The Dutch government is exploring a new way to cut CO2 emissions by introducing the proposed Kilometer Cost Act (Kilometerprijswet) in 2012. The aim of the proposed Act is to require vehicle owners to pay a ‘kilometer levy’ (kilometerheffing) for every kilometer travelled by each individual vehicle. By imposing this tax, the Dutch government hopes that more people will use public transport, cutting road congestion and CO2 emissions.
The kilometer levy would work as follows. All vehicle owners would need to register with the authorities. This would include drivers of foreign-registered vehicles who wish to drive in the Netherlands. Taxis, public transport buses, pre-1987 classic cars, police cars, ambulances and motorcycles would not have to pay the kilometer levy.
In each Dutch vehicle a GPS would be installed to record the kilometers driven. The vehicle owner would then receive a tax invoice based on the kilometers driven. To protect the privacy of the vehicle owner, the vehicle owner can choose that the GPS-system does not send information to the tax office regarding the specific route.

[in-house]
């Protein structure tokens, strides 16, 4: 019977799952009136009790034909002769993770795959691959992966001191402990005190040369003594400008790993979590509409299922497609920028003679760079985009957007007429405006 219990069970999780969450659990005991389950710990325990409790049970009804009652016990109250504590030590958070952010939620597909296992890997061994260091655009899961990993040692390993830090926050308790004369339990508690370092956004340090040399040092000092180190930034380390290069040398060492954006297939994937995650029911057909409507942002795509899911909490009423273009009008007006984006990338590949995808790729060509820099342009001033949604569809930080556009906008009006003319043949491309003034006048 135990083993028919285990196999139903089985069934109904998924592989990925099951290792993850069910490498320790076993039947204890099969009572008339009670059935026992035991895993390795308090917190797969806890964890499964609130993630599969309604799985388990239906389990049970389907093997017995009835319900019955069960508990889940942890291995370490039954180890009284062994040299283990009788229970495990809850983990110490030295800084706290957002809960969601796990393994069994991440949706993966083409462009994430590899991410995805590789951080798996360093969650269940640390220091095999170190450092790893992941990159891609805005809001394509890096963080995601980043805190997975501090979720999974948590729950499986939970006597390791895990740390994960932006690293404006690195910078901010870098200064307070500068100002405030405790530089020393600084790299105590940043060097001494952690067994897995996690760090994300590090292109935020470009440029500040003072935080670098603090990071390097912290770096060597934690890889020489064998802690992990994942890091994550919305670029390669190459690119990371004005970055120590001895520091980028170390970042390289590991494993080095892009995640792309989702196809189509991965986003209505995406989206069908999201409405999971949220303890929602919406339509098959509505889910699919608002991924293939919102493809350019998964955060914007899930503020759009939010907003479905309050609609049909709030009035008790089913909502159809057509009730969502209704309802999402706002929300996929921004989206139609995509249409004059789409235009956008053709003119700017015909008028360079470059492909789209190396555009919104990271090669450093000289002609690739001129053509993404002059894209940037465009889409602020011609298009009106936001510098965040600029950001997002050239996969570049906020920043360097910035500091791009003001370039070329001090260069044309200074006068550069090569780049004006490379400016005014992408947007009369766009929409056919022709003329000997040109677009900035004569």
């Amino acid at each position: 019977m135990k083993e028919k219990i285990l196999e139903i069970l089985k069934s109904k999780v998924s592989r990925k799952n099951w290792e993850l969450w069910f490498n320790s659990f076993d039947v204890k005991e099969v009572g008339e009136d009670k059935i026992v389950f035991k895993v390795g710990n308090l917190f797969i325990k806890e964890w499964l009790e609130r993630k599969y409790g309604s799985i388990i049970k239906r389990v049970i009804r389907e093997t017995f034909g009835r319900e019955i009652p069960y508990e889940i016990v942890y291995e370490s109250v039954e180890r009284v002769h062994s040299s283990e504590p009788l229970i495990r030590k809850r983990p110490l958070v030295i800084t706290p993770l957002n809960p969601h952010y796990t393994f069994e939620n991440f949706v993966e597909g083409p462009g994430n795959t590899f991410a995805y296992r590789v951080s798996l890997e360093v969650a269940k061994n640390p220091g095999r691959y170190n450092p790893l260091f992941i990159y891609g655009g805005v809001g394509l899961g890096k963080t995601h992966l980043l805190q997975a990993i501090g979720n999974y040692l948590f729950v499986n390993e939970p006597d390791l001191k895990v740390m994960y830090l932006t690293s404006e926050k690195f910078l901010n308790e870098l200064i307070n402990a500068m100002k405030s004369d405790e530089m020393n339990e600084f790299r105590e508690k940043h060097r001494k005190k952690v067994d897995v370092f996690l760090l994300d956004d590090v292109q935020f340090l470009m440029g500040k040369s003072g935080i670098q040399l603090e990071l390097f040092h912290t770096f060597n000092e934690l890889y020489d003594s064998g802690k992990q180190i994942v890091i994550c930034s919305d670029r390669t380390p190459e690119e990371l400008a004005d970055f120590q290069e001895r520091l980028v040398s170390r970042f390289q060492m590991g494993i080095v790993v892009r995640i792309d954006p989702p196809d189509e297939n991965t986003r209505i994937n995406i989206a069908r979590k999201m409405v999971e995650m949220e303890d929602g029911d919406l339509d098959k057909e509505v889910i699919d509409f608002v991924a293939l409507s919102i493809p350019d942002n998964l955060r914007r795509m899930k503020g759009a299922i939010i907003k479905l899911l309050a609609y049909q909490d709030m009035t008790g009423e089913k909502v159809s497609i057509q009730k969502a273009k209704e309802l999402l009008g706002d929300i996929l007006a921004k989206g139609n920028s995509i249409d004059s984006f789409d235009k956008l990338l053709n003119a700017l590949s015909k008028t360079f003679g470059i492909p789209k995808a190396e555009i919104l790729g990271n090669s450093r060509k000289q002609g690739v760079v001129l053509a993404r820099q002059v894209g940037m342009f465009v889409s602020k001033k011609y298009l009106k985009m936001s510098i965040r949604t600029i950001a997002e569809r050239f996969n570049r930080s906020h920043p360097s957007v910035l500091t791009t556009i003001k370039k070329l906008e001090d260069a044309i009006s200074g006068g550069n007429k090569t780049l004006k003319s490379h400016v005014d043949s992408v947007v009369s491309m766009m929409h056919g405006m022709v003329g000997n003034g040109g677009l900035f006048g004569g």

A different system would apply for foreign-registered vehicles. Foreign truck owners will be able to choose to pay a fixed tax or a tax based upon the kilometers driven in the Netherlands. The system for other foreign vehicles is still being developed.
The tax will be charged on two levels: a basic rate and a peak hour rate. The exact tax amount will depend on the weight of the vehicle and the volume of CO2 emissions. For heavy goods vehicles, the tax will also depend on the Euro classification of the truck (as laid down in Directive 1999/62/EC). The higher the level of polluting emissions, the higher the tax. The tax revenue would go into an infrastructure fund to be used for the construction of roads, rails, etc.
The proposed Kilometer Cost Act is expected to enter into force in 2012. The kilometer levy will apply first to heavy goods vehicles and then be gradually phased in for other vehicles until 2018. The Netherlands will be the first country in the world where the kilometer levy tax system applies.